With the Rational Software Architect deployment planning tools, you can create topologies to show the relationships between information technology resources. You can also plan and validate deployment scenarios (see the Resources section for more information about deployment planning and automation with Rational Software Architect).

Rational Software Architect helps achieve deployment analysis at different levels of abstraction. You can create logical topologies where you capture decisions about the operational architecture of a software-intensive system (figure 9). In a logical topology, you describe the system at a high level of abstraction. You specify how the components of the application are organized and connected, and where they will be located and hosted. Note that the units representing the solution are not always created from scratch but are derived from UML elements for better traceability.

Figure 9. A logical topology example for the Online Catering system
locations and nodes

Larger view of Figure 9.

Architects can also define a topology to describe how the application is deployed. This type of model describes a specific, complete deployment instance of an application and the specific infrastructure on which it is deployed (Figure 10).

Figure 10. Sample of detailed deployment model for the Online Catering system
components and servers

Larger view of Figure 10.


Incrementally build the system

Teams working to deliver a software-intensive system must always keep in mind that working software is the primary measure of progress. Activities required to develop an application is beyond the scope of this article, but it is important to remember that successful teams integrate architecture and design into their development work.

Ongoing architectural thinking is part of the development effort, and teams should not write new code or modify existing one without thinking about how the change will affect the whole application. A popular technique to modify existing code is called refactoring (see Resources for further information about refactoring). Rational Software Architect provide a rich set of tools to facilitate code development and refactoring. You can change the structure of your code by using refactoring assistance (Figure 11). You can also identify patterns and anti-patterns in your application code by using the architectural discovery capability (Figure 12). Both features helps you write better code and discover problems at early stages of software development.

Figure 11. Refactoring assistance in Rational Software Architect
Refactor menu and the refactoring options
Figure 12. Identify patterns
The different architectural discovery options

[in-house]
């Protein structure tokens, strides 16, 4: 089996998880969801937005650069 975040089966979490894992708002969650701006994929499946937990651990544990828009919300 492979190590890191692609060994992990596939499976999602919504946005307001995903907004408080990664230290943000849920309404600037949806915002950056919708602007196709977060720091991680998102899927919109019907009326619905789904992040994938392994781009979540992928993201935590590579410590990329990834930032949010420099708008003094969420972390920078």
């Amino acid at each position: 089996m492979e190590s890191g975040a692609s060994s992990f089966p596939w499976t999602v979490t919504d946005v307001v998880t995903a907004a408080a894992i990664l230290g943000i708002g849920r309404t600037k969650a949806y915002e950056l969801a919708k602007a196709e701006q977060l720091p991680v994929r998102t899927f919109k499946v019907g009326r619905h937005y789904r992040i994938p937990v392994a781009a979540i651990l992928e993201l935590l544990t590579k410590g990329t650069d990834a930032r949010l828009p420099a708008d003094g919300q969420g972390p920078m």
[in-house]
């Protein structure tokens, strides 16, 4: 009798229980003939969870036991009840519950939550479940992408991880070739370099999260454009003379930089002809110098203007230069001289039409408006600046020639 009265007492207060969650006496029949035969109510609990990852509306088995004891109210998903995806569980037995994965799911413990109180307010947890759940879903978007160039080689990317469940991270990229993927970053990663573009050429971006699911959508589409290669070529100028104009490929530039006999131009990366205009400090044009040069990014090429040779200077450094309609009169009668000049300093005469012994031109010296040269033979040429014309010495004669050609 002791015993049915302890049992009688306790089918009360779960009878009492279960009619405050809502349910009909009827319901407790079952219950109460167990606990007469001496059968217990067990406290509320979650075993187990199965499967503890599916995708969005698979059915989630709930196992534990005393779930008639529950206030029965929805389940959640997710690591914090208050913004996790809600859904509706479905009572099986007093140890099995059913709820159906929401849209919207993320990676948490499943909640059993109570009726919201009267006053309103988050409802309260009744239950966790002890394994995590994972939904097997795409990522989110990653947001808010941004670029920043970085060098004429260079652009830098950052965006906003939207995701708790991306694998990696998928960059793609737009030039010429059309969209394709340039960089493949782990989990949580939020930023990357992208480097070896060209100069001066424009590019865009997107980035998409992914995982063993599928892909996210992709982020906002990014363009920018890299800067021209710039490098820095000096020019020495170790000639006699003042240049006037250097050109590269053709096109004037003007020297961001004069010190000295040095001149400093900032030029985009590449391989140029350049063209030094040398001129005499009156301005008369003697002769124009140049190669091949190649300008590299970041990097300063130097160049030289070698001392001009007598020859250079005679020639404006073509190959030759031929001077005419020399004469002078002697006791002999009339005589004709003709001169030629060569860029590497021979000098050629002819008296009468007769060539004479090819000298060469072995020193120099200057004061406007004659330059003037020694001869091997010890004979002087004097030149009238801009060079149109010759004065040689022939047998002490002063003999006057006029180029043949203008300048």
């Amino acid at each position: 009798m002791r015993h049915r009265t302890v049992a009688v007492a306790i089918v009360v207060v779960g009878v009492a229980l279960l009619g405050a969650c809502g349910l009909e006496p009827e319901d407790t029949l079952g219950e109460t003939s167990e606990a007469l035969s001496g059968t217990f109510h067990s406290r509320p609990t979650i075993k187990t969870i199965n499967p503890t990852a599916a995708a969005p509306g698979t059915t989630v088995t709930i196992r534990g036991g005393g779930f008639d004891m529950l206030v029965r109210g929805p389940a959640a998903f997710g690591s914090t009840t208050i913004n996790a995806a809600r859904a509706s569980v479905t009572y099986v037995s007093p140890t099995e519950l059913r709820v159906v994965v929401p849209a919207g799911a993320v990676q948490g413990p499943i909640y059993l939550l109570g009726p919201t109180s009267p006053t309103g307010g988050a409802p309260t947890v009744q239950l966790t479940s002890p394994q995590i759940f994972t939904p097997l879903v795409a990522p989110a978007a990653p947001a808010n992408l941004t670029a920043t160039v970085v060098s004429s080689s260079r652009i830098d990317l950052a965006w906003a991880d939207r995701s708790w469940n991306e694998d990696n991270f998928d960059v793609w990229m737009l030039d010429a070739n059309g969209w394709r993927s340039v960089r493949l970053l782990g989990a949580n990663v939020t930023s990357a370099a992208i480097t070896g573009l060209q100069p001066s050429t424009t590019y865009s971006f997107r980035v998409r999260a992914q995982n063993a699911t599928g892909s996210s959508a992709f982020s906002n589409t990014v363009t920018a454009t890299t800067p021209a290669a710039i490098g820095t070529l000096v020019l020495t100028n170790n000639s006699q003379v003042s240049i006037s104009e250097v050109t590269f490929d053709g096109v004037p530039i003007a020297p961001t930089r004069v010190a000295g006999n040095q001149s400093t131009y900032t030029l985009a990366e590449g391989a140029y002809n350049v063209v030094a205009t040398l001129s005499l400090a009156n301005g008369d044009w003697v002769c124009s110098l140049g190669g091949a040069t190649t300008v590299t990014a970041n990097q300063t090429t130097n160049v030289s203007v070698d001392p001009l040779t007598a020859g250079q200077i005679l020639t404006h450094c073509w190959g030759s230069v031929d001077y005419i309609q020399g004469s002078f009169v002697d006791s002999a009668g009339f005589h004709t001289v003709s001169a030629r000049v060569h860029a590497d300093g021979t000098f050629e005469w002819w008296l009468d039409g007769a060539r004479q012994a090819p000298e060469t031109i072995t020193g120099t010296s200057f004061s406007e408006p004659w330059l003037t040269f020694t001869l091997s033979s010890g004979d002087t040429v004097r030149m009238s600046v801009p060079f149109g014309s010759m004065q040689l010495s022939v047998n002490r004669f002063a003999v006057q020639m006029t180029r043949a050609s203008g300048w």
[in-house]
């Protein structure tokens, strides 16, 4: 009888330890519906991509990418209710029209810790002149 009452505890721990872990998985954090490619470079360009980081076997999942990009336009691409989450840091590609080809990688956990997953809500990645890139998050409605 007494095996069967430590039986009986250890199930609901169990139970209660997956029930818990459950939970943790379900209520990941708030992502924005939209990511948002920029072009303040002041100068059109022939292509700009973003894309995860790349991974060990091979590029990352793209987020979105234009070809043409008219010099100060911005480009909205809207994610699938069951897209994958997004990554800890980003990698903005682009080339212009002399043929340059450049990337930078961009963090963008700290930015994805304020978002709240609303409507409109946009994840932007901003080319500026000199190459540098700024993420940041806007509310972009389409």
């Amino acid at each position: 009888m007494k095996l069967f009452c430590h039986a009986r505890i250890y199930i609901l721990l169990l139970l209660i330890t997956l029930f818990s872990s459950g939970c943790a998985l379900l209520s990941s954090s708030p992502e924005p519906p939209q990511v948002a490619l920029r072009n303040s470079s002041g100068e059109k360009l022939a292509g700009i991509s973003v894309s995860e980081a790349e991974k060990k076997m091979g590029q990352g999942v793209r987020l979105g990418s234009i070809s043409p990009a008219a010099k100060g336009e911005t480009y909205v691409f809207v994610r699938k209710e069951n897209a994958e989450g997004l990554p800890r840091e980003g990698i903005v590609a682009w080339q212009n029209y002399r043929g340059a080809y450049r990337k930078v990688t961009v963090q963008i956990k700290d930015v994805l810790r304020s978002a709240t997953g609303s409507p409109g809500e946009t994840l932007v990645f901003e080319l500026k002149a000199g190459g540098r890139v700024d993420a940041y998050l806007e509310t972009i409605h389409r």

If you have created some models during your architectural thinking activities, you can also decide to transform them into code. Rational Software Architect ships with a set of transformations to generate Java code, Java EE elements, or SOA artifacts (Figure 13). You can also generate models from existing source code.

Figure 13. Transformations in Rational Software Architect
The different transformation options

As you incrementally build the system, you create the working software that conforms to the design decisions made during architectural thinking activities.


Summary

Agile methodologies promote the adoption of short iterations to build a system piece by piece. If Big Design Up Front (see the Resources for BDUF) has proven to be a non-efficient approach mostly adopted in waterfall models, it does not mean that architecture and design activities must be banned from agile projects. Design must be both intentional and emergent. Intentional because at the beginning of a project, you anticipate some of the technical needs based on the product backlog (architecture envisioning). Emergent because during development iterations, you adapt and enrich the design based on the new technical challenges that your team discovers.

In part 1 of the series, we focused on typical tasks to outline the architecture and to align the technical vision to development needs. In this second part, we have described how the architecture is refined during development iterations. For the whole project lifecycle, Rational Software Architect provides model templates to specify the architecture of a software-intensive system from different viewpoints (Figure 14)

Figure 14. Models for a variety of architectural views
The architectural views and the corresponding models

Architectural thinking is a continuous effort that experienced agile teams integrate into their development work. It does not always result in formal diagrams. Keep in mind that if UML is not the right approach in your context, nothing prevents you from using Rational Software Architect sketches instead, just like you would do on a whiteboard. Rational Software Architect sketches are less formal than UML diagrams but they may be a good alternative for your specific project.